There are two essential amino acids that are lower in some plant-based protein sources 6. Legumes tend to be lower in the amino acid methionine, and most other plant-based proteins are lower in lysine.
This doesn’t mean that legumes, or other plant-based sources of protein are of low quality or incomplete. All whole plant-based foods contain both methionine and lysine, to varying extents.
Since methionine is available in enough quantity in most plant-based protein sources, it’s likely not a concern for a plant-based or vegan diet 6. If you are meeting your protein needs through a variety of foods, you should be meeting your methionine requirements. However, lysine could be a limiting amino acid for plant-based or vegan diets. A bit of care needs to be taken to ensure you are eating enough lysine 6.
Lysine Intake Recommendations
The U.S. recommendation for lysine intake is set at 38mg/kg per day for adults over 19 years 2, 4. Going back to our example of a 68 kg (150 lbs) adult, they would require 2.58g of lysine per day based on this recommendation.
Below is a list of some plant-based foods and the quantity of total protein and lysine they contain. As you scroll through, you may notice that total protein can easily add up through the day, if you eat a variety of the foods listed. Vegetables and fruits also provide smaller amounts of protein that can be included in this total.
To meet lysine requirements, it would be important to eat at least 3 servings of the higher-lysine foods for the average, healthy person. Legumes are typically higher in lysine whereas grains, nuts and seeds are often lower. Incorporating 2-3 servings of legumes everyday can be a great way to meet lysine requirements as a vegan.
This data was pulled from the Canadian Nutrient File database 5 unless otherwise noted.
Serving size notes: I’ve tried to keep the serving size for similar foods the same, for easy comparison. This wasn’t always possible due to the data source I was using.
Protein and Lysine Content of Legumes (including soy)
|Food||Protein (g)||Lysine (mg)|
|Black beans, boiled (125mL)||7.65||0.54|
|Chickpeas, boiled (125mL)||5.35||0.34|
|Kidney beans, boiled (125mL)||6.78||0.47|
|Lentils, boiled (125mL)||9.44||0.66|
|Edamame, boiled (125mL)||11.74||0.70|
|Pinto beans, boiled (125mL)||6.28||0.40|
|Black-eyed peas, boiled (125mL)||7.34||0.50|
|Refried beans, canned (125mL)||6.75||0.50|
|Tofu, firm, raw (150g)||12.28||0.69|
|Tempeh, raw (150g)||27.81||1.36|
|Soy beverage, enriched (125mL)||3.7||0.10|
|Peanuts, raw (100mL/62g)||15.92||0.571|
|Peanut butter, natural (30mL/ 2 tbsp)||7.45||0.27|
|Hummus, commercial (60mL/ ¼ cup)||4.93||0.182|
|Peas, boiled (125mL)||4.53||0.27|
Protein and Lysine Content of Nuts and Seeds
|Food||Protein (g)||Lysine (mg)|
|Hazelnut/ filbert (100mL/57g)||8.53||0.24|
|Macadamia nut (100mL/57g)||4.48||0.01|
|Brazil nut (100mL/59g)||8.47||0.29|
|Hemp seeds (60mL/40g)||13.28||0.46|
|Flax seeds, whole (60mL/43g)||7.79||0.37|
|Flax seed, ground (60mL/28g)||5.19||0.25|
|Chia seeds (60mL/43g)||7.15||0.42|
|Pumpkin seeds (pumpkin and squash seeds, roasted) (60mL/58g)||17.18||0.70|
|Sesame seeds (60mL/33g)||5.51||0.18|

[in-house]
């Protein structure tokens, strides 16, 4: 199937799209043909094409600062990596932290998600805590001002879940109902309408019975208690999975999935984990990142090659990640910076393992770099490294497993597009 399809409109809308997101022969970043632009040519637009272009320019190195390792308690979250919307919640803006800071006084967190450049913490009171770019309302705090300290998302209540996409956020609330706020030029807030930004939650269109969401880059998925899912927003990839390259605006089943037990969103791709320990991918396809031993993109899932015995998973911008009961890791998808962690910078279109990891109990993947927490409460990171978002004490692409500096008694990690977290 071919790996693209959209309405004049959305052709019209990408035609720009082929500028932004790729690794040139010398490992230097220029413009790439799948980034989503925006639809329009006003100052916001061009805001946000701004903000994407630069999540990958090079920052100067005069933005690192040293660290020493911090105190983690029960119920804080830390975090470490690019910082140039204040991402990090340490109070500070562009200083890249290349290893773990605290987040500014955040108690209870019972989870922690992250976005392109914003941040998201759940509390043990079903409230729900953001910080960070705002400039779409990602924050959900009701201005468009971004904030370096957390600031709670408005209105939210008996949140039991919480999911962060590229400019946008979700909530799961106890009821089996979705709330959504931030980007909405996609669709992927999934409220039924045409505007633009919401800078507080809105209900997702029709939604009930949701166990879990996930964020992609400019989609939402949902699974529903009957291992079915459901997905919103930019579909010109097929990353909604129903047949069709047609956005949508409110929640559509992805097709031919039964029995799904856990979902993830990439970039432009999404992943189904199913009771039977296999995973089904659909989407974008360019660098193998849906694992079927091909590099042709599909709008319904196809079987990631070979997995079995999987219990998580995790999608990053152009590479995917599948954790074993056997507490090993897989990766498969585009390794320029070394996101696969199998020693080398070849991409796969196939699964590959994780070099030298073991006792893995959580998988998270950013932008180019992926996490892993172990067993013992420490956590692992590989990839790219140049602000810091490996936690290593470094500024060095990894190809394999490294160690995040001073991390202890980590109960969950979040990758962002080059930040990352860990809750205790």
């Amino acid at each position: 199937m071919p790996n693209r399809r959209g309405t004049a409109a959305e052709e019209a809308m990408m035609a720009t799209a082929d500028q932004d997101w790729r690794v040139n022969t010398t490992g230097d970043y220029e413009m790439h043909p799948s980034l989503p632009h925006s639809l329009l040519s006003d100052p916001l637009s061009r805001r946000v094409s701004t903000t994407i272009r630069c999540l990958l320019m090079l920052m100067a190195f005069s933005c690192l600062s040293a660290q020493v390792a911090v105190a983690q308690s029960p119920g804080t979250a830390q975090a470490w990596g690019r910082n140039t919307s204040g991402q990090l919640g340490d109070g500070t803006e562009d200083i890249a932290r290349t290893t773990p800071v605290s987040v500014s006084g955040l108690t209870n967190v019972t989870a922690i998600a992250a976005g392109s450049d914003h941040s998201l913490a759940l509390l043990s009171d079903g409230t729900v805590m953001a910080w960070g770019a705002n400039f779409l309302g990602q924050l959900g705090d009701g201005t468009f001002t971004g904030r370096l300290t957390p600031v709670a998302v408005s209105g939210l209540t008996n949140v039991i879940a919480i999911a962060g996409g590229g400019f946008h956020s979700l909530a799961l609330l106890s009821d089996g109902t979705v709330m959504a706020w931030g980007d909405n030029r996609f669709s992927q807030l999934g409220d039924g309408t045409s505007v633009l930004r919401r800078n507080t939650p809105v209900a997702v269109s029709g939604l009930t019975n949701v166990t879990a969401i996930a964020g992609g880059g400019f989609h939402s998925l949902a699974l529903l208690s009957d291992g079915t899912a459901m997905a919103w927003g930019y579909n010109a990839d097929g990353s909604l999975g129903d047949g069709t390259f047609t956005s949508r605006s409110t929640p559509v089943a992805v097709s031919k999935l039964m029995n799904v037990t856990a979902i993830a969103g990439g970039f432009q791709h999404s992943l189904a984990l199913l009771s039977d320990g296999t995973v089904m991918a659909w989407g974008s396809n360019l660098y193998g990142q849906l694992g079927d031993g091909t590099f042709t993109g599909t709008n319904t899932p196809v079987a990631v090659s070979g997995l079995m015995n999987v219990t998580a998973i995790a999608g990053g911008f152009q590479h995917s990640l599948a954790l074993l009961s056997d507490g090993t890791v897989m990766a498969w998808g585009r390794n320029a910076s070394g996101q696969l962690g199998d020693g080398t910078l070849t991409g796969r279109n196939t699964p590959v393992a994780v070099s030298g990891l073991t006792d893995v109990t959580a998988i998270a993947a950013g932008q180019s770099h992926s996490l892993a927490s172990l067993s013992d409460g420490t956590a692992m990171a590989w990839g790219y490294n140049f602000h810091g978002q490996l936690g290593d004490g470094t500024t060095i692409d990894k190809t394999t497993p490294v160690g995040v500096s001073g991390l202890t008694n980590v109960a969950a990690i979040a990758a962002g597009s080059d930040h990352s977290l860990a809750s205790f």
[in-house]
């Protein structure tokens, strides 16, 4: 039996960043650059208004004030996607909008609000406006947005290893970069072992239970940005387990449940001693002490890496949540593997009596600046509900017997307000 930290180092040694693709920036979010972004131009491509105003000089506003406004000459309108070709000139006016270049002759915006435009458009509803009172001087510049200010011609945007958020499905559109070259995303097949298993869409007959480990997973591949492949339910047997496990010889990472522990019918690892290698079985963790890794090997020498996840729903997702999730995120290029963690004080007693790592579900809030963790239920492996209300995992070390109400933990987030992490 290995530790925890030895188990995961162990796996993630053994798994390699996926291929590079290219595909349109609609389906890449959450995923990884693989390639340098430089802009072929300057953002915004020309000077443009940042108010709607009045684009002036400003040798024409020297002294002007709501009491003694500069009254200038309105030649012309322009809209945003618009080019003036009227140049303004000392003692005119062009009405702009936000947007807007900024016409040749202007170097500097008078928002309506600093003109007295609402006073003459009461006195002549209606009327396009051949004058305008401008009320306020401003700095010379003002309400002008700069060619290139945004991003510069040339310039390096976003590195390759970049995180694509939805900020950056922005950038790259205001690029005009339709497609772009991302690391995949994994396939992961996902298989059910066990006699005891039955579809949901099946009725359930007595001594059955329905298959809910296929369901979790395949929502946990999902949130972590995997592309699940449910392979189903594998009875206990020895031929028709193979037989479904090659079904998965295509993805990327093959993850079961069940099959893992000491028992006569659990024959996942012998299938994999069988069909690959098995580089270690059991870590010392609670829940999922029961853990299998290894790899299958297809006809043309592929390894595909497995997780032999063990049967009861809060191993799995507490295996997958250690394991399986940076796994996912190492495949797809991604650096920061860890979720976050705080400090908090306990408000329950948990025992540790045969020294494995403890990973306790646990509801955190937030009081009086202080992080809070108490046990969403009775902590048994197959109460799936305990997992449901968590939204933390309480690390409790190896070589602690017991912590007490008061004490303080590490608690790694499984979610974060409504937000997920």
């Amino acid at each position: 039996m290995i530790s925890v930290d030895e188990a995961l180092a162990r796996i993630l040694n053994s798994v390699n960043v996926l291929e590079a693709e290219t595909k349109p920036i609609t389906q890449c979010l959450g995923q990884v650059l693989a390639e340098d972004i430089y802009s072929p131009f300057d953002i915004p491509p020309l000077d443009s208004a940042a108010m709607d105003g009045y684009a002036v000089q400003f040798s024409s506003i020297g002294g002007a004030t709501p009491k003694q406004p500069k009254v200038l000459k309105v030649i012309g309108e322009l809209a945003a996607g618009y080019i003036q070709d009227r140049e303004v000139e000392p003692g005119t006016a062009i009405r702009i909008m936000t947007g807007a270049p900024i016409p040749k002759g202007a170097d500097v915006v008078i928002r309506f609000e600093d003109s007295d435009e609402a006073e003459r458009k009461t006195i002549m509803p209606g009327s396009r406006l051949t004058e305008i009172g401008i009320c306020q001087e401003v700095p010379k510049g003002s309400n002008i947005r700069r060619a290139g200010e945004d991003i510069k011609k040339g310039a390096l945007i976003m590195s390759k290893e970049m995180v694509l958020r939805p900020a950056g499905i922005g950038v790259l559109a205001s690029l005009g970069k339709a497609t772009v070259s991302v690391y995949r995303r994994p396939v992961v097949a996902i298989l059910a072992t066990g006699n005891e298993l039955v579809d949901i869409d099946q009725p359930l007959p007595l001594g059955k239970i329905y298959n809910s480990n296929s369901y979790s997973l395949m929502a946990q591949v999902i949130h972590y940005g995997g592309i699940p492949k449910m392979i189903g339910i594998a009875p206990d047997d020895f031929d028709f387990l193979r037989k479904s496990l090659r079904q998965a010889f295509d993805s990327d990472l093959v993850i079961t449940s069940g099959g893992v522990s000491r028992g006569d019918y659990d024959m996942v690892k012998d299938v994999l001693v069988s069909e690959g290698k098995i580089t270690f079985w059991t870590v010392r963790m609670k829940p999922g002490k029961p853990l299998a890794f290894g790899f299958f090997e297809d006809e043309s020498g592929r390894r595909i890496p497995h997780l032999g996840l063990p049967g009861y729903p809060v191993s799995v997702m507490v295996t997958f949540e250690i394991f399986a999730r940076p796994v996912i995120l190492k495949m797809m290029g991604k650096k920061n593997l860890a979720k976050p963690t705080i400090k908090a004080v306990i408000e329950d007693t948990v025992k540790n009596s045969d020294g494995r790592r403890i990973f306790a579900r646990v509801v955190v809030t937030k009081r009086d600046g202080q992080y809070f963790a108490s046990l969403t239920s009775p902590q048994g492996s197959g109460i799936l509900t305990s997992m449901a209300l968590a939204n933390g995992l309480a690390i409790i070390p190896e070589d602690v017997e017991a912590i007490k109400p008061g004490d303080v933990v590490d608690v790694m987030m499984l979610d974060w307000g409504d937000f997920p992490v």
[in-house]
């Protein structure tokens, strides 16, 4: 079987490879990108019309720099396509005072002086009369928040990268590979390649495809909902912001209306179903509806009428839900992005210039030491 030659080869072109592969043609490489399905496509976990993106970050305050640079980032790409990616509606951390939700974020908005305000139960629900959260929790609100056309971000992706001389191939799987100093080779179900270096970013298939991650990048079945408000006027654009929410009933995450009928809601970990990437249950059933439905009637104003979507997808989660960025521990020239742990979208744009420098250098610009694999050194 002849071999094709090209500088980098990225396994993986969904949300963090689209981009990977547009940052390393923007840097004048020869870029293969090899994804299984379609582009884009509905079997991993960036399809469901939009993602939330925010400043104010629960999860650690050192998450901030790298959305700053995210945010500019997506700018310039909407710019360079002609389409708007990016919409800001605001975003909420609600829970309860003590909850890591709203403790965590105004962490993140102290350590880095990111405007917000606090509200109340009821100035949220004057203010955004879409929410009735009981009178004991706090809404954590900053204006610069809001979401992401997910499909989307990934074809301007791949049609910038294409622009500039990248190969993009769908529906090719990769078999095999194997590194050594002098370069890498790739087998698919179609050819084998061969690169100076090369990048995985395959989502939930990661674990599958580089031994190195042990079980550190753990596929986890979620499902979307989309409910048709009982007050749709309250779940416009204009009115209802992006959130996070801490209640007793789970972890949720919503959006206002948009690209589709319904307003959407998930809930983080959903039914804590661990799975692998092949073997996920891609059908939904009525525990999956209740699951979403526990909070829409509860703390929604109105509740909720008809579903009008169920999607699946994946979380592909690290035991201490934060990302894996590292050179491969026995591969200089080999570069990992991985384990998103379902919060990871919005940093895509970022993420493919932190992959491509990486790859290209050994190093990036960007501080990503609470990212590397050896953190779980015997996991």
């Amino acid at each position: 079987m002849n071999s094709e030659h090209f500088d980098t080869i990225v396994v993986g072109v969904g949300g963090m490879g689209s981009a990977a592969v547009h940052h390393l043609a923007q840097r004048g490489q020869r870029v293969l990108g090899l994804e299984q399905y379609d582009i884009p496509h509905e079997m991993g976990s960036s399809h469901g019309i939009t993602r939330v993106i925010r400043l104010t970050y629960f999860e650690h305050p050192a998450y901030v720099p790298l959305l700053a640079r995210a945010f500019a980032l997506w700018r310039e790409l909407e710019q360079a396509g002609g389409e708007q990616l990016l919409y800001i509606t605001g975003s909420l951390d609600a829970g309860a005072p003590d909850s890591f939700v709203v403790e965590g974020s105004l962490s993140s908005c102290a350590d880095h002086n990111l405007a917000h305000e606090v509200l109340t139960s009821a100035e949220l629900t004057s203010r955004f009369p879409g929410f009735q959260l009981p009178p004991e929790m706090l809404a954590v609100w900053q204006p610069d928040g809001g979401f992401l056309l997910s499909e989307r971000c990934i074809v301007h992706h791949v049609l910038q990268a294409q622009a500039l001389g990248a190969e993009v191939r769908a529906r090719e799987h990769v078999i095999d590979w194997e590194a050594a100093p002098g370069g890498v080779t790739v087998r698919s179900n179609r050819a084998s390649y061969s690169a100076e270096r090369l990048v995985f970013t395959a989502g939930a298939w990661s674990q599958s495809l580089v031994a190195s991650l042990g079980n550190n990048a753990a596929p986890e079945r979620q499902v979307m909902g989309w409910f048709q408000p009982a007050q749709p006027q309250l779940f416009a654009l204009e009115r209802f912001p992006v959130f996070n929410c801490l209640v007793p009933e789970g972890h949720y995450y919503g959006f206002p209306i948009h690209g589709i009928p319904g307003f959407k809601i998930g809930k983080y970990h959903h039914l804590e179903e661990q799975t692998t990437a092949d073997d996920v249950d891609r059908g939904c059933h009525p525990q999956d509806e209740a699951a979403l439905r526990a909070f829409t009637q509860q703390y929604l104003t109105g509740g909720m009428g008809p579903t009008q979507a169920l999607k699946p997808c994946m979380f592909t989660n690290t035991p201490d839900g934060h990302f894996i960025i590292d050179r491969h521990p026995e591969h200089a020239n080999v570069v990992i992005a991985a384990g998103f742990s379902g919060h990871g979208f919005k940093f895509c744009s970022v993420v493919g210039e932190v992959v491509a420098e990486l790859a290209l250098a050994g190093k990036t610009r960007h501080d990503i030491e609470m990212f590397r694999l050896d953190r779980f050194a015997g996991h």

|Sunflower seeds, hulled (60mL/36g)||7.38||0.33|
Protein and Lysine Content of Whole Grains (including wheat gluten)
|Food||Protein (g)||Lysine (mg)|
|Brown rice, cooked (125mL/103g)||2.66||0.10|
|Wild rice, cooked (125mL/87g)||3.46||0.15|
|Oats, large flakes, cooked (125mL/123g)||3.5||0.11|
|Quinoa, cooked (125mL/98g)||4.3||0.23|
|Couscous, cooked (125mL/83g)||3.14||0.06|
|Whole grain bread, commercial (1 slice)||3.62||0.1*|
|White bread (1 slice)||3.29||0.1*|
|Whole wheat pasta, cooked (125mL/74g)||3.94||0.09|
|White/regular pasta, enriched, cooked (125mL/74g)||4.29||0.10|
|Corn, yellow, frozen and cooked (125mL)||2.22||0.13|
|Buckwheat groats, cooked (125mL/89g)||3.00||0.15|
|Barley, pearl, cooked (125mL/83g)||1.87||0.07|
|Vital wheat gluten (20g)||15.03||0.4*|
*data pulled from NCCDB database (U.S. data) and is only provided to one decimal place.
Please note: while whole flaxseeds appear to have more protein and lysine, whole flaxseeds are largely undigested therefore the majority of that protein will not be absorbed. Flaxseeds need to be ground for humans to extract their nutrition!
Summary: Protein and Amino Acids for Vegans
Protein is an essential part of a healthy diet. It is possible to get adequate protein and amino acids on a plant-based diet. It is generally recommended for a healthy adult to aim for a minimum of 0.8g/kg of protein; 1.0-1.2g/kg may be a more appropriate target. Make sure you are eating a variety of plant-based sources of protein, and include some higher lysine foods into your day. There are countless options for plant-based meals that are high in protein; get into the kitchen and start cooking!
- Dietary reference intakes
- Protein balance studies
- Evidence that protein requirements have been significantly underestimated.
- Lysine Requirement through the Human Life Cycle
- Canadian Nutrient File
- Protein and Amino Acids
Please note that this is a curated list of references for the topics above and is not intended to be comprehensive.
Disclaimer: it is always advised for you to speak with your doctor before making any changes to your diet; please read our full website disclaimer here.